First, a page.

On Thursday, Asian stocks slid on news that China may cut overcapacity in the steel and cement industries and strengthen controls of stock and bond sales. They didn’t care a lick about mounting evidence that Japan, a far bigger economy than China’s, is going to experience historic change in Sunday’s election.
Think about it. Markets are all excited about something Chinese officials may do. They are indifferent about a Japanese power shift that will alter the dynamics in the second biggest economy. It says a lot about how much work the opposition Democratic Party of Japan, should it win, will need to do to restore Japan’s global influence.
Japan’s contest may be falling in the woods; its economy is far from out of them.
The steady slide off investors’ radar screens has been evident for some time. Yet, if you are wondering why the world has tuned out Japan, look no further than the use of cartoons in this election cycle. They are a reminder of the juvenile policies of the ruling Liberal Democratic Party—and why Japan is losing ground.
Sparring game: Workers at Ogawa Studios, a mask-making firm, pose as Japan’s main opposition Democratic Party leader Yukio Hatoyama (L) and Japanese Prime Minister Taro Aso of the Liberal Democratic Party. KimHyung-hoon / Mint
The LDP, trailing in the polls, on 25 August released new cartoon attack ads portraying the opposition as weak on trade and terrorism. An earlier cartoon showed a young opposition leader Yukio Hatoyama preparing bowls of ramen noodles.
Are you kidding? Japan is sliding back into deflation, public debt is almost twice the size of the economy and the population is ageing rapidly, while the birth rate is among the lowest in the developed world. And what does the LDP offer as a vision? Noodle cartoons. Add bizarre scare tactics to the list. Exhibit A: Finance minister Kaoru Yosano’s comment this week that a big opposition win risked one-party despotism. This, from a guy whose party has ruled Japan for all but 10 months since 1955. Somehow, Yosano kept his face straight while saying the word, while reporters avoided laughing.
It’s high time Japan had some new leadership. Taro Aso really should watch his back as the public slams the door on his hapless 11 months as prime minister.
The hollow cartoon dynamic has Aso written all over it. He played up his love of manga comic books to woo voters. They saw him as a regular guy, not unlike how Americans voted George W. Bush into the White House on the belief he would make a better drinking partner than the other guy.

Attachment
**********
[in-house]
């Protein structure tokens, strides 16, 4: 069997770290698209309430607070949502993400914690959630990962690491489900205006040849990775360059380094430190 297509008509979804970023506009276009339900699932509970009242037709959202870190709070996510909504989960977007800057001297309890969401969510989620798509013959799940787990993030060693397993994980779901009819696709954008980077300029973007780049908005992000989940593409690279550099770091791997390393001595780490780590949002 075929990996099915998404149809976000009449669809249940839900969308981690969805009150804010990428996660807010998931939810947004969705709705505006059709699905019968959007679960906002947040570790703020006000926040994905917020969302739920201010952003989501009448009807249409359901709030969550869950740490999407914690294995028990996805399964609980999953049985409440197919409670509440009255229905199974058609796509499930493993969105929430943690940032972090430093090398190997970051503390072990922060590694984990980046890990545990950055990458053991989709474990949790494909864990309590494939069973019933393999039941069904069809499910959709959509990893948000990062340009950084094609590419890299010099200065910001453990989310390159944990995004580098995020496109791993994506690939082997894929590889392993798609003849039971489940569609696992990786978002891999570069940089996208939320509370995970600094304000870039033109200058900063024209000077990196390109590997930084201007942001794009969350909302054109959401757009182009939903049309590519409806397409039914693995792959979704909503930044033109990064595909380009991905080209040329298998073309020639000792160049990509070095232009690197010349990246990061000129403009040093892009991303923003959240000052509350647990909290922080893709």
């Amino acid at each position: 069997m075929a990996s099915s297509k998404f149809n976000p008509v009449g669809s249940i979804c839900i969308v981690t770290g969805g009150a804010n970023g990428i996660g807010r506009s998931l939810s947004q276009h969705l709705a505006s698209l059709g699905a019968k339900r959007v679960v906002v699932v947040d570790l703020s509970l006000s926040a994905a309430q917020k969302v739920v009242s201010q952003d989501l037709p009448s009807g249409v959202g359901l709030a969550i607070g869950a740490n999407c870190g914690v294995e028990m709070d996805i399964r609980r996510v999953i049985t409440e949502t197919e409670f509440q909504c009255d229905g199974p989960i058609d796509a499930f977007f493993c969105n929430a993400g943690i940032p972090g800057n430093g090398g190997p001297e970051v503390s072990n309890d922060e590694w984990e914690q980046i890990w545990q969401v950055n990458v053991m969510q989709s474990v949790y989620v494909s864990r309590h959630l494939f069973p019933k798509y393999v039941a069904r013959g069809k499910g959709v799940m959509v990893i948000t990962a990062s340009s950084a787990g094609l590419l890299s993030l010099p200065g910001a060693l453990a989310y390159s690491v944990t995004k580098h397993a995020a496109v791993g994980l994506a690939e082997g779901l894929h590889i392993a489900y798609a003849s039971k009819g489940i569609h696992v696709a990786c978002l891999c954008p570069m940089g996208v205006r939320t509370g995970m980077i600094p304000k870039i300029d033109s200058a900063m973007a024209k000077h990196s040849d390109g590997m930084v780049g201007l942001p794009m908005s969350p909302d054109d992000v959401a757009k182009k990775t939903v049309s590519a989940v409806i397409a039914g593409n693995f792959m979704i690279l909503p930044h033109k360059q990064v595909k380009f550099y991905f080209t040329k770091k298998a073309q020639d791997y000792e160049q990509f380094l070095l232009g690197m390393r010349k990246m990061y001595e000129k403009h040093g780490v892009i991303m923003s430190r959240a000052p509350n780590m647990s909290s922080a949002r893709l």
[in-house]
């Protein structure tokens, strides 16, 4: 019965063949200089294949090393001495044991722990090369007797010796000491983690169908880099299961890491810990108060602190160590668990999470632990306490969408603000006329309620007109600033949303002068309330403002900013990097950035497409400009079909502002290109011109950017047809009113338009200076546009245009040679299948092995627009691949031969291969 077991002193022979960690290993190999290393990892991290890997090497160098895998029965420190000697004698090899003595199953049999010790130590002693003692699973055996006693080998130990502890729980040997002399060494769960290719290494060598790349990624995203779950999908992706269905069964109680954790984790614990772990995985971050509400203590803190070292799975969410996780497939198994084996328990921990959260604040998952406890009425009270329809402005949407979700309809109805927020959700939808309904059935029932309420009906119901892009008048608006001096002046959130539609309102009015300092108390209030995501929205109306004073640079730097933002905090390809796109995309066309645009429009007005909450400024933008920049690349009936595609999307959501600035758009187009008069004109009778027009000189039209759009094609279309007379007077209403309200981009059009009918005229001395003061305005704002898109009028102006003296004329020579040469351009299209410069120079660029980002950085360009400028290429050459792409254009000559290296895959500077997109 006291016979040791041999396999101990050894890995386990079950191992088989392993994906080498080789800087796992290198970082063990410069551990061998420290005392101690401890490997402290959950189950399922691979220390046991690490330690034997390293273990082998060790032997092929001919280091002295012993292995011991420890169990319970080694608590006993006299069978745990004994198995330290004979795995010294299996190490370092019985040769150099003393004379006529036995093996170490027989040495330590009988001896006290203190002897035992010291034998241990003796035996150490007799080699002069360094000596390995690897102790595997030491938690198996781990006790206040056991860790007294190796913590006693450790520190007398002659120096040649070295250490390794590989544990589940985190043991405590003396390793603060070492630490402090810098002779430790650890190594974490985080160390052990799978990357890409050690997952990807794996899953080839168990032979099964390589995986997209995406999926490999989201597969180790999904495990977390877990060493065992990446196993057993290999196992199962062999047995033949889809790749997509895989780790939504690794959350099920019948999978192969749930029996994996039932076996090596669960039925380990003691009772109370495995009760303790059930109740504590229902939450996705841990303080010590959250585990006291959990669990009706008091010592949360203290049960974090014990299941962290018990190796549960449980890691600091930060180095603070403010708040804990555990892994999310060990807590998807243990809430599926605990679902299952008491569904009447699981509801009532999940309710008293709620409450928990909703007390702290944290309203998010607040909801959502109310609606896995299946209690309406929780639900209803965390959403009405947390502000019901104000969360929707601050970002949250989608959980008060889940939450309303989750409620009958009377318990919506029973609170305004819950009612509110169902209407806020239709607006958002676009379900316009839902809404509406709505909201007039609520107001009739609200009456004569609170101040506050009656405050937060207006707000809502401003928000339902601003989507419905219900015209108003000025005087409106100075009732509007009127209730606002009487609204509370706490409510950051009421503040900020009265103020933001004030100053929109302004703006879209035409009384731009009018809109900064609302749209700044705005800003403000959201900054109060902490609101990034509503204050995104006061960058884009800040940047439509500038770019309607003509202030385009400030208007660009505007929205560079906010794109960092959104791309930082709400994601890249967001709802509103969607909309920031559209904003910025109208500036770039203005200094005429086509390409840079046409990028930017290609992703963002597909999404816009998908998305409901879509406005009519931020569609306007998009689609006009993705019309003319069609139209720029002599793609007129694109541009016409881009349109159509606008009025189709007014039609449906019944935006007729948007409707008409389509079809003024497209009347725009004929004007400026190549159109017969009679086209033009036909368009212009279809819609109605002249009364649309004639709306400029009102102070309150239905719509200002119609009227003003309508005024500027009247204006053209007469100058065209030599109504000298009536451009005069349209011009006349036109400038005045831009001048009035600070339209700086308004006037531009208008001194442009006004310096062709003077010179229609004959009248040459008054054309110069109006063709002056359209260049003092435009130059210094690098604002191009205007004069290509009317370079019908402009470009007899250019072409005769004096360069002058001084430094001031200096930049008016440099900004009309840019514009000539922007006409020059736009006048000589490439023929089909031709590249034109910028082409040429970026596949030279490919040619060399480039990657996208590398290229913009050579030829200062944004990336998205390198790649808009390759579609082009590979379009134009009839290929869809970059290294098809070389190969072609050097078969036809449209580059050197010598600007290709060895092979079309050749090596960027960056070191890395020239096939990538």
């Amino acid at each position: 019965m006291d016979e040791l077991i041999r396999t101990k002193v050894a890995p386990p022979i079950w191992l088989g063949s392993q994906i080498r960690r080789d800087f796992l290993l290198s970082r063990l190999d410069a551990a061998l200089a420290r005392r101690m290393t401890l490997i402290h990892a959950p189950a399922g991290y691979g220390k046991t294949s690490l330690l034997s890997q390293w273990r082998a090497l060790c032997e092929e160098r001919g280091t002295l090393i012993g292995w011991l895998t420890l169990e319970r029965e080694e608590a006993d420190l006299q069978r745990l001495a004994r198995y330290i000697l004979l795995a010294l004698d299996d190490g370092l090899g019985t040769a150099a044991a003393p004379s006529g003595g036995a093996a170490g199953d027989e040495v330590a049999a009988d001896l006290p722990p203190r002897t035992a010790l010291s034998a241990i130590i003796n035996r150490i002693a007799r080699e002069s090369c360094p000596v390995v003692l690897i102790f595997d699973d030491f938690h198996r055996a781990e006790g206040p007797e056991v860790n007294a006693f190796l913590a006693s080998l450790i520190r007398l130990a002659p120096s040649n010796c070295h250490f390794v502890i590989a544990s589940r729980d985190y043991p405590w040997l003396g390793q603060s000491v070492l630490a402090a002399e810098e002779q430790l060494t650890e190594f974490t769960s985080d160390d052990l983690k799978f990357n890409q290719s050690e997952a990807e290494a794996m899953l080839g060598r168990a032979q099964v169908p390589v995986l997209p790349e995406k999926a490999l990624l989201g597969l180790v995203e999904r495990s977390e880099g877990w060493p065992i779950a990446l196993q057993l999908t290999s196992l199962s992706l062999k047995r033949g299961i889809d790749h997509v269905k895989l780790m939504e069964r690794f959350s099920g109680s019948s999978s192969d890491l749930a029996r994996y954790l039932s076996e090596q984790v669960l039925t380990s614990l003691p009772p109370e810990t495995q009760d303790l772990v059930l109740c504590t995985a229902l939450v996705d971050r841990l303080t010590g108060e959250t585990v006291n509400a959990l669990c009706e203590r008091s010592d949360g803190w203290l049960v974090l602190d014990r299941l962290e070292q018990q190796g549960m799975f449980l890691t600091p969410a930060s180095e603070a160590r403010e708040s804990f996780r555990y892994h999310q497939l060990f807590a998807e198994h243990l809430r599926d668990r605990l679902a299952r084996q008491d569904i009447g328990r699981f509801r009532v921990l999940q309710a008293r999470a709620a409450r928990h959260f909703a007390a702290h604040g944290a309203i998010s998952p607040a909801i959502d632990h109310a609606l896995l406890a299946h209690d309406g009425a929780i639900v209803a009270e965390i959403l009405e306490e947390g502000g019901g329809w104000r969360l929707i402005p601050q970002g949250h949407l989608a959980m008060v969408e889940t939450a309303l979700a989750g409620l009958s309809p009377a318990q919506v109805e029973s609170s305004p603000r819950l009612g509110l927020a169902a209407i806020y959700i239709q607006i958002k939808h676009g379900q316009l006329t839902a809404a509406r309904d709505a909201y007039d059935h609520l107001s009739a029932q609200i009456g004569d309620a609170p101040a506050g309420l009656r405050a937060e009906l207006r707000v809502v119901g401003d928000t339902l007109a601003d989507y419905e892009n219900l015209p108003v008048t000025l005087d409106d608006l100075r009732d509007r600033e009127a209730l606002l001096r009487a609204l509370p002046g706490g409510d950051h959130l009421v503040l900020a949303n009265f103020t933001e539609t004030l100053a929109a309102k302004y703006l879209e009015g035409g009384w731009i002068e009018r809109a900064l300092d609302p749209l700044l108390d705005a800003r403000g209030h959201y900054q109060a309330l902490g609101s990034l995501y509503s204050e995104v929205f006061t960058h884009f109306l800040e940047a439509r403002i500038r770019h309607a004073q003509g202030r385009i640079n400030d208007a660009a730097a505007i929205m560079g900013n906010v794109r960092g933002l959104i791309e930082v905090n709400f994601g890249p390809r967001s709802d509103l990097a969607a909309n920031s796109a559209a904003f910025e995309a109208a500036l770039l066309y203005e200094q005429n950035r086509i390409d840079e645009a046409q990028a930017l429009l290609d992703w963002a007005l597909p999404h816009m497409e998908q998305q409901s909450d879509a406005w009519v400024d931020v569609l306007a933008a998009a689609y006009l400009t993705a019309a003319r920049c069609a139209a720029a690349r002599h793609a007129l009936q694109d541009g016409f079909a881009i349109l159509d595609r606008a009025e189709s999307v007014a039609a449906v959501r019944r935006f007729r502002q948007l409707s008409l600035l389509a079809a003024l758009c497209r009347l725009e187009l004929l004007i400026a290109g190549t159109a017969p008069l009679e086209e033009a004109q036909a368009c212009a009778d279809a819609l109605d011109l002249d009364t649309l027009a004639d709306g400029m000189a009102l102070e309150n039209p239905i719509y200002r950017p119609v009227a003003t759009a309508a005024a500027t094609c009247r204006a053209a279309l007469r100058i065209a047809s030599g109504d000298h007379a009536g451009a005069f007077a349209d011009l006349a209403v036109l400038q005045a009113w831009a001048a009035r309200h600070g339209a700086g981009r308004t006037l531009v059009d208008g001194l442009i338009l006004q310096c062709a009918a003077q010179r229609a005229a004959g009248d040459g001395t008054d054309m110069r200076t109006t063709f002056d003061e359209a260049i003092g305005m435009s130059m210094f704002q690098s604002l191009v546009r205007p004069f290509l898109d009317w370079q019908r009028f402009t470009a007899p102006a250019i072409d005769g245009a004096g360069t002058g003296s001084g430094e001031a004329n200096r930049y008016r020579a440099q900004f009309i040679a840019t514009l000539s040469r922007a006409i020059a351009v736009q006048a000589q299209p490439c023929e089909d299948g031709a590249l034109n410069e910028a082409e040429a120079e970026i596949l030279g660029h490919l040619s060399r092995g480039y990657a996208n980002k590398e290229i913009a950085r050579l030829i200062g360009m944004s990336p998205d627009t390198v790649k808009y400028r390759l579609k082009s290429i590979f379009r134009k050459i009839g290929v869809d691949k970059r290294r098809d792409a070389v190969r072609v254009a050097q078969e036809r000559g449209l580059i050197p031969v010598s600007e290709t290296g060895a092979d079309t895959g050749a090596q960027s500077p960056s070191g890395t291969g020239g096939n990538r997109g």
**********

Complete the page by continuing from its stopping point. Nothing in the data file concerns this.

Aso championed the construction of a manga museum to help boost the economy. The government also thought sending teenage schoolgirls in mini-skirts around the globe would drum up interest in Japan. The effort to capitalize on Japan’s all-things-cute craze quickly became a punch line.
Almost a year into Aso’s tenure, Japan finds itself worse off. In fact, the list of prime ministers during the 2000s is a who’s who of weak leaders. None of Aso’s predecessors—Yasuo Fukuda, Shinzo Abe, Junichiro Koizumi or Yoshiro Mori—did enough to put Japan on a healthier trajectory.
That’s not to say the spin campaign isn’t in high gear, and it even has a role for pop group SMAP. Lest you think I’m referring to a foot fungus or some other infection, the five members of SMAP are Japan’s biggest celebrities. On 26 August, they urged voters to support incumbent politicians in a front page advertisement of a national newspaper. Let that be another reason not to buy their inane music.
If Hatoyama, the prime minister to be, understands how much influence Japan has lost both in Asia and globally, he’s not letting on. The lack of interest in the 30 August contest should be a sobering reminder of how much work lies ahead.
I’m always amazed when visiting London, New York or Singapore how little interest there is in Japan. Mention China, Indonesia or South Korea and audiences are at full attention. Shift to Japan and the BlackBerrys come out. Folks see it as a cue to talk among themselves or take a bathroom break. Once the conversation shifts to India or Thailand, they listen again.
Economic reports these days routinely focus on ex-Japan Asia. It’s partly a recognition of the future. People are already looking ahead to a time when the Chinese and Indian economies eclipse Japan. There’s an unmistakable wake-me-up-when-it’s-over dynamic at play.
Too many times since the early 1990s, investors have bought into hype about a Japanese recovery only to be disappointed. With the exception of Koizumi’s 2001-06 tenure, LDP leaders failed to convince foreign investors that change was afoot. Even he proved to be a letdown, talking a good game of change, but engineering little. He rehabilitated the LDP, paving the way for eight more years of unsteady leadership.
No one can say whether the opposition will do any better than the LDP. They can’t do much worse than a party that fiddles with noodle cartoons while the economy burns.
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